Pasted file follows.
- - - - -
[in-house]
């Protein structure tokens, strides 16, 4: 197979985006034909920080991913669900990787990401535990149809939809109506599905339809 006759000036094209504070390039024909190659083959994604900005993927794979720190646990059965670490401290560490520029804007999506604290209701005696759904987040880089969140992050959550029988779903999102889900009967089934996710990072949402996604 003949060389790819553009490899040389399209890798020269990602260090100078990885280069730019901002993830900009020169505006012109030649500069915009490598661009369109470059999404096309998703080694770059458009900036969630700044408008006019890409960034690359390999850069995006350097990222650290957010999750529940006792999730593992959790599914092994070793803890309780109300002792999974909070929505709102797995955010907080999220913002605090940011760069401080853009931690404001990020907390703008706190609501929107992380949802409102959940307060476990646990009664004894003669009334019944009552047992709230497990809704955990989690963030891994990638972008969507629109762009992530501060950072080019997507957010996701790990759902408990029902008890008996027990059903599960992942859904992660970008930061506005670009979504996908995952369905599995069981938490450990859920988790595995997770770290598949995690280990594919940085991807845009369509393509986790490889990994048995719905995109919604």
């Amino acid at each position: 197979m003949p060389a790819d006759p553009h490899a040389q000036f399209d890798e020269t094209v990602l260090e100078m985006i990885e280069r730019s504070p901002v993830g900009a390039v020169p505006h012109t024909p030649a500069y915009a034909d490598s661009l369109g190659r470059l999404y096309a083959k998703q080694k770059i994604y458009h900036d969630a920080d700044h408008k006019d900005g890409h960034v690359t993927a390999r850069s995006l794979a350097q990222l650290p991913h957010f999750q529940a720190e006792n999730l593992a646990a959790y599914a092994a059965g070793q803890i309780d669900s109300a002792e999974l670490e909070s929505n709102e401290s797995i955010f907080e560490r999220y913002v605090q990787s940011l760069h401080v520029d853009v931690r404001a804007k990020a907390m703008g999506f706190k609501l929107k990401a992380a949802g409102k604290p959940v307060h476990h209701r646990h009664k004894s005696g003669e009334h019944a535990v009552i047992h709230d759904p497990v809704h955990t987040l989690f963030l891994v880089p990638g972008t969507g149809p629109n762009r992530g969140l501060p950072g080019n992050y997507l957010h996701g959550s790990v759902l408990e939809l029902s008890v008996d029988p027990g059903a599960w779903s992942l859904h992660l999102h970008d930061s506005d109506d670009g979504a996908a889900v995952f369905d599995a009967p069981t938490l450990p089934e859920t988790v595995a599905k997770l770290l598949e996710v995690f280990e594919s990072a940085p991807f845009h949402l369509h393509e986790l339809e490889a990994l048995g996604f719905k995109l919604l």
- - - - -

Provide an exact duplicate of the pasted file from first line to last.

[in-house]
């Protein structure tokens, strides 16, 4: 197979985006034909920080991913669900990787990401535990149809939809109506599905339809 006759000036094209504070390039024909190659083959994604900005993927794979720190646990059965670490401290560490520029804007999506604290209701005696759904987040880089969140992050959550029988779903999102889900009967089934996710990072949402996604 003949060389790819553009490899040389399209890798020269990602260090100078990885280069730019901002993830900009020169505006012109030649500069915009490598661009369109470059999404096309998703080694770059458009900036969630700044408008006019890409960034690359390999850069995006350097990222650290957010999750529940006792999730593992959790599914092994070793803890309780109300002792999974909070929505709102797995955010907080999220913002605090940011760069401080853009931690404001990020907390703008706190609501929107992380949802409102959940307060476990646990009664004894003669009334019944009552047992709230497990809704955990989690963030891994990638972008969507629109762009992530501060950072080019997507957010996701790990759902408990029902008890008996027990059903599960992942859904992660970008930061506005670009979504996908995952369905599995069981938490450990859920988790595995997770770290598949995690280990594919940085991807845009369509393509986790490889990994048995719905995109919604």
């Amino acid at each position: 197979m003949p060389a790819d006759p553009h490899a040389q000036f399209d890798e020269t094209v990602l260090e100078m985006i990885e280069r730019s504070p901002v993830g900009a390039v020169p505006h012109t024909p030649a500069y915009a034909d490598s661009l369109g190659r470059l999404y096309a083959k998703q080694k770059i994604y458009h900036d969630a920080d700044h408008k006019d900005g890409h960034v690359t993927a390999r850069s995006l794979a350097q990222l650290p991913h957010f999750q529940a720190e006792n999730l593992a646990a959790y599914a092994a059965g070793q803890i309780d669900s109300a002792e999974l670490e909070s929505n709102e401290s797995i955010f907080e560490r999220y913002v605090q990787s940011l760069h401080v520029d853009v931690r404001a804007k990020a907390m703008g999506f706190k609501l929107k990401a992380a949802g409102k604290p959940v307060h476990h209701r646990h009664k004894s005696g003669e009334h019944a535990v009552i047992h709230d759904p497990v809704h955990t987040l989690f963030l891994v880089p990638g972008t969507g149809p629109n762009r992530g969140l501060p950072g080019n992050y997507l957010h996701g959550s790990v759902l408990e939809l029902s008890v008996d029988p027990g059903a599960w779903s992942l859904h992660l999102h970008d930061s506005d109506d670009g979504a996908a889900v995952f369905d599995a009967p069981t938490l450990p089934e859920t988790v595995a599905k997770l770290l598949e996710v995690f280990e594919s990072a940085p991807f845009h949402l369509h393509e986790l339809e490889a990994l048995g996604f719905k995109l919604l």